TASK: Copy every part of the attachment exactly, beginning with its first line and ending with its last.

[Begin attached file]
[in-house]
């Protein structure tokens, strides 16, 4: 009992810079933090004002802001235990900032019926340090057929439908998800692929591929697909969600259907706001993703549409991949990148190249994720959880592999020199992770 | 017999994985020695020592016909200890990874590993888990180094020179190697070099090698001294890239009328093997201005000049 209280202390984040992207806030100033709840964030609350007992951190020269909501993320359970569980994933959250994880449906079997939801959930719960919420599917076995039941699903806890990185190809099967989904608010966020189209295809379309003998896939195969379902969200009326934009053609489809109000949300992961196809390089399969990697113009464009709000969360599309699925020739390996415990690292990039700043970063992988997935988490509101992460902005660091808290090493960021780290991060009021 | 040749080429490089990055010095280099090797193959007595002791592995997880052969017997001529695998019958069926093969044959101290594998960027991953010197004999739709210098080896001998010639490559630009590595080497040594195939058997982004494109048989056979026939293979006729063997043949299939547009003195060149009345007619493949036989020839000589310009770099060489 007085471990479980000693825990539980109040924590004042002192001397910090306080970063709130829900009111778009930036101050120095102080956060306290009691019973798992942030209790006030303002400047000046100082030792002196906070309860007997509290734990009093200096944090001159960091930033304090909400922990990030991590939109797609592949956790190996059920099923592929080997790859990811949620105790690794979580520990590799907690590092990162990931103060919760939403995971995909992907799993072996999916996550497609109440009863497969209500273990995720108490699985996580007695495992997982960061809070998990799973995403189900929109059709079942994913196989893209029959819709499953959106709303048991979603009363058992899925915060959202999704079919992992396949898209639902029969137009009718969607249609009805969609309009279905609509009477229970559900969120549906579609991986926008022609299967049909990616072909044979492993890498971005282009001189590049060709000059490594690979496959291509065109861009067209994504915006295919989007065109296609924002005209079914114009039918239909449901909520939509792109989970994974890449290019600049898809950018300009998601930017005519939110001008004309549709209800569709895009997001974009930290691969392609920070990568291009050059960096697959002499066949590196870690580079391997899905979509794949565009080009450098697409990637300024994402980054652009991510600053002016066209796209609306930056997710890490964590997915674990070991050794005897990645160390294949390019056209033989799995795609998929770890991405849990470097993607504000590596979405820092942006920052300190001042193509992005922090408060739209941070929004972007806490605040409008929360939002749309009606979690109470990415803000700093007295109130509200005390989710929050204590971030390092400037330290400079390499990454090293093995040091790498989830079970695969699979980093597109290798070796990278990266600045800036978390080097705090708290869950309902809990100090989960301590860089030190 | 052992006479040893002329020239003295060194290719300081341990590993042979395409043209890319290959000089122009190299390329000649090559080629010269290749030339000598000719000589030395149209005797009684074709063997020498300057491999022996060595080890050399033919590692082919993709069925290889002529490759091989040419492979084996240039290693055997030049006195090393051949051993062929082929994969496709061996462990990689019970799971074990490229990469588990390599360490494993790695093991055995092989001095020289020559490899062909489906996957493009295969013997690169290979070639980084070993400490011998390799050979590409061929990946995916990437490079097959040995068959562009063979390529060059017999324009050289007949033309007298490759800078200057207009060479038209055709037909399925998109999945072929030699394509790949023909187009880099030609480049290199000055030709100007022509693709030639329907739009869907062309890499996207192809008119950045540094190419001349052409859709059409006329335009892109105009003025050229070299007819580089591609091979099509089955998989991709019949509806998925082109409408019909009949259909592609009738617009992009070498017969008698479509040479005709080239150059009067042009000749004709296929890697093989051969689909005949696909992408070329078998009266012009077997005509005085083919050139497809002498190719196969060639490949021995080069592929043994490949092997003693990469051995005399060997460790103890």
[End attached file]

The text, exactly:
[in-house]
């Protein structure tokens, strides 16, 4: 009992810079933090004002802001235990900032019926340090057929439908998800692929591929697909969600259907706001993703549409991949990148190249994720959880592999020199992770 | 017999994985020695020592016909200890990874590993888990180094020179190697070099090698001294890239009328093997201005000049 209280202390984040992207806030100033709840964030609350007992951190020269909501993320359970569980994933959250994880449906079997939801959930719960919420599917076995039941699903806890990185190809099967989904608010966020189209295809379309003998896939195969379902969200009326934009053609489809109000949300992961196809390089399969990697113009464009709000969360599309699925020739390996415990690292990039700043970063992988997935988490509101992460902005660091808290090493960021780290991060009021 | 040749080429490089990055010095280099090797193959007595002791592995997880052969017997001529695998019958069926093969044959101290594998960027991953010197004999739709210098080896001998010639490559630009590595080497040594195939058997982004494109048989056979026939293979006729063997043949299939547009003195060149009345007619493949036989020839000589310009770099060489 007085471990479980000693825990539980109040924590004042002192001397910090306080970063709130829900009111778009930036101050120095102080956060306290009691019973798992942030209790006030303002400047000046100082030792002196906070309860007997509290734990009093200096944090001159960091930033304090909400922990990030991590939109797609592949956790190996059920099923592929080997790859990811949620105790690794979580520990590799907690590092990162990931103060919760939403995971995909992907799993072996999916996550497609109440009863497969209500273990995720108490699985996580007695495992997982960061809070998990799973995403189900929109059709079942994913196989893209029959819709499953959106709303048991979603009363058992899925915060959202999704079919992992396949898209639902029969137009009718969607249609009805969609309009279905609509009477229970559900969120549906579609991986926008022609299967049909990616072909044979492993890498971005282009001189590049060709000059490594690979496959291509065109861009067209994504915006295919989007065109296609924002005209079914114009039918239909449901909520939509792109989970994974890449290019600049898809950018300009998601930017005519939110001008004309549709209800569709895009997001974009930290691969392609920070990568291009050059960096697959002499066949590196870690580079391997899905979509794949565009080009450098697409990637300024994402980054652009991510600053002016066209796209609306930056997710890490964590997915674990070991050794005897990645160390294949390019056209033989799995795609998929770890991405849990470097993607504000590596979405820092942006920052300190001042193509992005922090408060739209941070929004972007806490605040409008929360939002749309009606979690109470990415803000700093007295109130509200005390989710929050204590971030390092400037330290400079390499990454090293093995040091790498989830079970695969699979980093597109290798070796990278990266600045800036978390080097705090708290869950309902809990100090989960301590860089030190 | 052992006479040893002329020239003295060194290719300081341990590993042979395409043209890319290959000089122009190299390329000649090559080629010269290749030339000598000719000589030395149209005797009684074709063997020498300057491999022996060595080890050399033919590692082919993709069925290889002529490759091989040419492979084996240039290693055997030049006195090393051949051993062929082929994969496709061996462990990689019970799971074990490229990469588990390599360490494993790695093991055995092989001095020289020559490899062909489906996957493009295969013997690169290979070639980084070993400490011998390799050979590409061929990946995916990437490079097959040995068959562009063979390529060059017999324009050289007949033309007298490759800078200057207009060479038209055709037909399925998109999945072929030699394509790949023909187009880099030609480049290199000055030709100007022509693709030639329907739009869907062309890499996207192809008119950045540094190419001349052409859709059409006329335009892109105009003025050229070299007819580089591609091979099509089955998989991709019949509806998925082109409408019909009949259909592609009738617009992009070498017969008698479509040479005709080239150059009067042009000749004709296929890697093989051969689909005949696909992408070329078998009266012009077997005509005085083919050139497809002498190719196969060639490949021995080069592929043994490949092997003693990469051995005399060997460790103890």